Not to be confused with Internet Explorer, Windows Explorer is the default GUI shell for Windows 7 / Vista / XP. It leaves all sorts of data in the registry and file system for a forensics investigation.

Description: Recently opened files from Windows Explorer
Location: C:\Users\<user name>\AppData\Roaming\Microsoft\Windows\Recent Items
Why you care: It can be quite useful to know what files have been opened recently. Think someone is accessing records of embezzlement? Maybe there is a pointer to the Excel file here that can lead you to where the data has been stored. You may also see links to videos and images in here. I've had this lead to personal embarrassment before while doing a presentation for the ISSA. :)
Entry by: Irongeek, but thanks to Nir.

Description: Network Shortcuts
Location: C:\Users\<user name>\AppData\Roaming\Microsoft\Windows\Network Shortcuts
Why you care: This could show an investigator what fileservers the person is accessing, or on a captured laptop a little about the internal network (useful for pen-testing).
Entry by: Irongeek, but thanks to Nir.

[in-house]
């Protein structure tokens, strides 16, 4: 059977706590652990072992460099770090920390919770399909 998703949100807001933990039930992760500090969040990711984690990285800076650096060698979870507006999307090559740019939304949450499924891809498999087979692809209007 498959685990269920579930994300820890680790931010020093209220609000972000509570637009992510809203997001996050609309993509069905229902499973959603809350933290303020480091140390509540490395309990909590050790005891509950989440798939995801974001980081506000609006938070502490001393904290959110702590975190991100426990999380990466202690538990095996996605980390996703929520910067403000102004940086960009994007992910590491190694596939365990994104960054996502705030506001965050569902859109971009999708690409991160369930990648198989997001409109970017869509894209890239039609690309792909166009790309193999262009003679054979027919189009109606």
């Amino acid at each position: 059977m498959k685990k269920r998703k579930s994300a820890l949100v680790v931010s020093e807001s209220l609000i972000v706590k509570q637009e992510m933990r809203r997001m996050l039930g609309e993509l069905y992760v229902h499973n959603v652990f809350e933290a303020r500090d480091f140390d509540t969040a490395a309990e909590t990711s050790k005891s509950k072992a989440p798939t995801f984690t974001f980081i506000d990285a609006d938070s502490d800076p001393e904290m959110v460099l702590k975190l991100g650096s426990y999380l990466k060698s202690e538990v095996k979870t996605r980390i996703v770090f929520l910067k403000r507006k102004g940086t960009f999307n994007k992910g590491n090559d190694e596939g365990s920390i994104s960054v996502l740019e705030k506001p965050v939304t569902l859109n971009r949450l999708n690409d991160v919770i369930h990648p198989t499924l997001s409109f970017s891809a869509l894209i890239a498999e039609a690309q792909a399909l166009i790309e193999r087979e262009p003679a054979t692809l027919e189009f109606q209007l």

Description: Items recently ran from the "Run" bar
Location:HKEY_CURRENT_USER\Software\Microsoft\Windows\CurrentVersion\Explorer\RunMRU
Why you care: Useful to know what the person is running using the Windows Run bar, but in Vista and Windows 7 lots of folks use "Search programs and files" text box, which does not show up in this registry key.
Entry by: Irongeek, but thanks to Nir.

Description:ComDlg32 recently opened/saved files
Location: HKEY_CURRENT_USER\Software\Microsoft\Windows\CurrentVersion\Explorer\ComDlg32\OpenSavePidlMRU
Why you care: This key has sub keys by file extension that can let you know what people have been opening/saving to when the common file save/open dialog comes up. Values are in HEX, but readable if you open them in ASCII view.
Entry by: Irongeek, but thanks to Nir.

Description: ComDlg32 recently opened/saved folders
Location:HKEY_CURRENT_USER\Software\Microsoft\Windows\CurrentVersion\Explorer\ComDlg32\LastVisitedPidlMRU